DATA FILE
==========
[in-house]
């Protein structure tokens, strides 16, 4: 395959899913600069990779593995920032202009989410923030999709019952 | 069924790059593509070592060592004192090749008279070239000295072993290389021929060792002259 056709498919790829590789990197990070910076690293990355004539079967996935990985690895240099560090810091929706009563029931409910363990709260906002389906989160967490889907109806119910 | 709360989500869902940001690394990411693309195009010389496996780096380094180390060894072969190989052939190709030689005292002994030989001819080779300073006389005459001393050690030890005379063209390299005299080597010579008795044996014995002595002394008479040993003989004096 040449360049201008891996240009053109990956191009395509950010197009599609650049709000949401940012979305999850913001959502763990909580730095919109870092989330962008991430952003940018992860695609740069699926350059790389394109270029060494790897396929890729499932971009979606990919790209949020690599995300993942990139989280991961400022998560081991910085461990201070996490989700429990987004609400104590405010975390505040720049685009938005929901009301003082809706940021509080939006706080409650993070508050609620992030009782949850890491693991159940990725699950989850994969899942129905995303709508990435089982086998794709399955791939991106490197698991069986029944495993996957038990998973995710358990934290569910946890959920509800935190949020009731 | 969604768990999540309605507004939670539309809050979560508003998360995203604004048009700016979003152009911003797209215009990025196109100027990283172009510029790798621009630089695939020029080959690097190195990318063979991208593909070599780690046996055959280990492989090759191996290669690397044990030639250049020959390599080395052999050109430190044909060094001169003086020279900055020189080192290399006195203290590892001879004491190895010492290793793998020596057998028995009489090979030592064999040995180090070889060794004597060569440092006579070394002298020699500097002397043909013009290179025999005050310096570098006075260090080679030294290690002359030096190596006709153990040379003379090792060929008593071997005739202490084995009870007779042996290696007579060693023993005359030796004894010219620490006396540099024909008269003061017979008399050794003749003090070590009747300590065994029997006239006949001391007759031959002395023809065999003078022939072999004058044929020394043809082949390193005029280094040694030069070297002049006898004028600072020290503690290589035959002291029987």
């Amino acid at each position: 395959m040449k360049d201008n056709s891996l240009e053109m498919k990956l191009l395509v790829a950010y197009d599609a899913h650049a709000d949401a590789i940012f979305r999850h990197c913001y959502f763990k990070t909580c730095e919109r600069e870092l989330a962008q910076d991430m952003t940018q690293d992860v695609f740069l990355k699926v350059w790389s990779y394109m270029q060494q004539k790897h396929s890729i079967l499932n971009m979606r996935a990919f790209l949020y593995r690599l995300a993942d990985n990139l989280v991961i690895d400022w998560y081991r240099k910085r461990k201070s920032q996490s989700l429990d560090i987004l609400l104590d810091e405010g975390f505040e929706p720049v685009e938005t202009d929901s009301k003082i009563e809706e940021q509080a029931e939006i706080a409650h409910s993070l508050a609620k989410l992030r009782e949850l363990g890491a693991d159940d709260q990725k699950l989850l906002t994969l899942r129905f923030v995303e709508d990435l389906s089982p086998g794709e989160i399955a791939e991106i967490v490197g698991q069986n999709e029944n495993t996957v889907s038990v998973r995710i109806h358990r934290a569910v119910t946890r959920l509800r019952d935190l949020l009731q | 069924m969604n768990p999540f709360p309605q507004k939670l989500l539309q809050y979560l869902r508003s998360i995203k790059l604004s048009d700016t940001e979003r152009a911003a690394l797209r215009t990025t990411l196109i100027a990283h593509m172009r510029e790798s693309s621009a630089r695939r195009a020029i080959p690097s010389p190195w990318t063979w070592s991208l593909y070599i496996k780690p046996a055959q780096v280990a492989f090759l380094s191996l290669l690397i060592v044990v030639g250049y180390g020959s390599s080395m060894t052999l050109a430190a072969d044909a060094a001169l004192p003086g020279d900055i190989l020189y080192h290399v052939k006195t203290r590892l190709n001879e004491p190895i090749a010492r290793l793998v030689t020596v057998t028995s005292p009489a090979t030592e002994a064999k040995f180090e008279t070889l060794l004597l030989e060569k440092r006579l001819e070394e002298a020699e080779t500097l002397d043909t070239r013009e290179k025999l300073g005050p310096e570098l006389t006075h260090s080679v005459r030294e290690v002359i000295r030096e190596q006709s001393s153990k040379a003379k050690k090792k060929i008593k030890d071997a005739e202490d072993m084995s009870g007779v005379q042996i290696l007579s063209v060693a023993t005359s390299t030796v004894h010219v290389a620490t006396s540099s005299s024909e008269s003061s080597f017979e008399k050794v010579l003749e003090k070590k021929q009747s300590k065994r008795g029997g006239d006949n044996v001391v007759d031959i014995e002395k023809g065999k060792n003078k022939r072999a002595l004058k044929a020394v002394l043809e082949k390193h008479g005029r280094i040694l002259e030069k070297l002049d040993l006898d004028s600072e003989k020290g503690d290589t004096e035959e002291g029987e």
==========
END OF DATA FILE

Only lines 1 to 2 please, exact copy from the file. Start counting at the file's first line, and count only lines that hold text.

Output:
[in-house]
């Protein structure tokens, strides 16, 4: 395959899913600069990779593995920032202009989410923030999709019952 | 069924790059593509070592060592004192090749008279070239000295072993290389021929060792002259 056709498919790829590789990197990070910076690293990355004539079967996935990985690895240099560090810091929706009563029931409910363990709260906002389906989160967490889907109806119910 | 709360989500869902940001690394990411693309195009010389496996780096380094180390060894072969190989052939190709030689005292002994030989001819080779300073006389005459001393050690030890005379063209390299005299080597010579008795044996014995002595002394008479040993003989004096 040449360049201008891996240009053109990956191009395509950010197009599609650049709000949401940012979305999850913001959502763990909580730095919109870092989330962008991430952003940018992860695609740069699926350059790389394109270029060494790897396929890729499932971009979606990919790209949020690599995300993942990139989280991961400022998560081991910085461990201070996490989700429990987004609400104590405010975390505040720049685009938005929901009301003082809706940021509080939006706080409650993070508050609620992030009782949850890491693991159940990725699950989850994969899942129905995303709508990435089982086998794709399955791939991106490197698991069986029944495993996957038990998973995710358990934290569910946890959920509800935190949020009731 | 969604768990999540309605507004939670539309809050979560508003998360995203604004048009700016979003152009911003797209215009990025196109100027990283172009510029790798621009630089695939020029080959690097190195990318063979991208593909070599780690046996055959280990492989090759191996290669690397044990030639250049020959390599080395052999050109430190044909060094001169003086020279900055020189080192290399006195203290590892001879004491190895010492290793793998020596057998028995009489090979030592064999040995180090070889060794004597060569440092006579070394002298020699500097002397043909013009290179025999005050310096570098006075260090080679030294290690002359030096190596006709153990040379003379090792060929008593071997005739202490084995009870007779042996290696007579060693023993005359030796004894010219620490006396540099024909008269003061017979008399050794003749003090070590009747300590065994029997006239006949001391007759031959002395023809065999003078022939072999004058044929020394043809082949390193005029280094040694030069070297002049006898004028600072020290503690290589035959002291029987």